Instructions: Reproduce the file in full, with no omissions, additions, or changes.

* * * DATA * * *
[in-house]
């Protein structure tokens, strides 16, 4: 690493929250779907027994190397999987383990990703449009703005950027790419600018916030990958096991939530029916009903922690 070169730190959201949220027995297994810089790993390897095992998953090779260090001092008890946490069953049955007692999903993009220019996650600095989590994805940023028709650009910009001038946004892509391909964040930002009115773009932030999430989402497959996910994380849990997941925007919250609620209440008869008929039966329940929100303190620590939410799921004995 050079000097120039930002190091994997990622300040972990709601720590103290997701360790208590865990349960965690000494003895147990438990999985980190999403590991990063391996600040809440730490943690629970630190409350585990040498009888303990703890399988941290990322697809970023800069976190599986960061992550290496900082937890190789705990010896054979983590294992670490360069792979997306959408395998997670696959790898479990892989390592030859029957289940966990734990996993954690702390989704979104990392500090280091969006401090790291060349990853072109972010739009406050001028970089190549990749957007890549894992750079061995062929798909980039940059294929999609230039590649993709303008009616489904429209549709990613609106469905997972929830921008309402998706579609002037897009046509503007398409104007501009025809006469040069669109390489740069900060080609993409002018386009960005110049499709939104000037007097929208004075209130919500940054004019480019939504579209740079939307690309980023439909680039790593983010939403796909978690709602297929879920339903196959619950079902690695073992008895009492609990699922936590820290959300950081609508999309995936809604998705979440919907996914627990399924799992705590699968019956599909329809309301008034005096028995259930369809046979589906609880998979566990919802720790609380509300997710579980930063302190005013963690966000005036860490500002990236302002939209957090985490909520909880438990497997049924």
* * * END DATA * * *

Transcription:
[in-house]
């Protein structure tokens, strides 16, 4: 690493929250779907027994190397999987383990990703449009703005950027790419600018916030990958096991939530029916009903922690 070169730190959201949220027995297994810089790993390897095992998953090779260090001092008890946490069953049955007692999903993009220019996650600095989590994805940023028709650009910009001038946004892509391909964040930002009115773009932030999430989402497959996910994380849990997941925007919250609620209440008869008929039966329940929100303190620590939410799921004995 050079000097120039930002190091994997990622300040972990709601720590103290997701360790208590865990349960965690000494003895147990438990999985980190999403590991990063391996600040809440730490943690629970630190409350585990040498009888303990703890399988941290990322697809970023800069976190599986960061992550290496900082937890190789705990010896054979983590294992670490360069792979997306959408395998997670696959790898479990892989390592030859029957289940966990734990996993954690702390989704979104990392500090280091969006401090790291060349990853072109972010739009406050001028970089190549990749957007890549894992750079061995062929798909980039940059294929999609230039590649993709303008009616489904429209549709990613609106469905997972929830921008309402998706579609002037897009046509503007398409104007501009025809006469040069669109390489740069900060080609993409002018386009960005110049499709939104000037007097929208004075209130919500940054004019480019939504579209740079939307690309980023439909680039790593983010939403796909978690709602297929879920339903196959619950079902690695073992008895009492609990699922936590820290959300950081609508999309995936809604998705979440919907996914627990399924799992705590699968019956599909329809309301008034005096028995259930369809046979589906609880998979566990919802720790609380509300997710579980930063302190005013963690966000005036860490500002990236302002939209957090985490909520909880438990497997049924």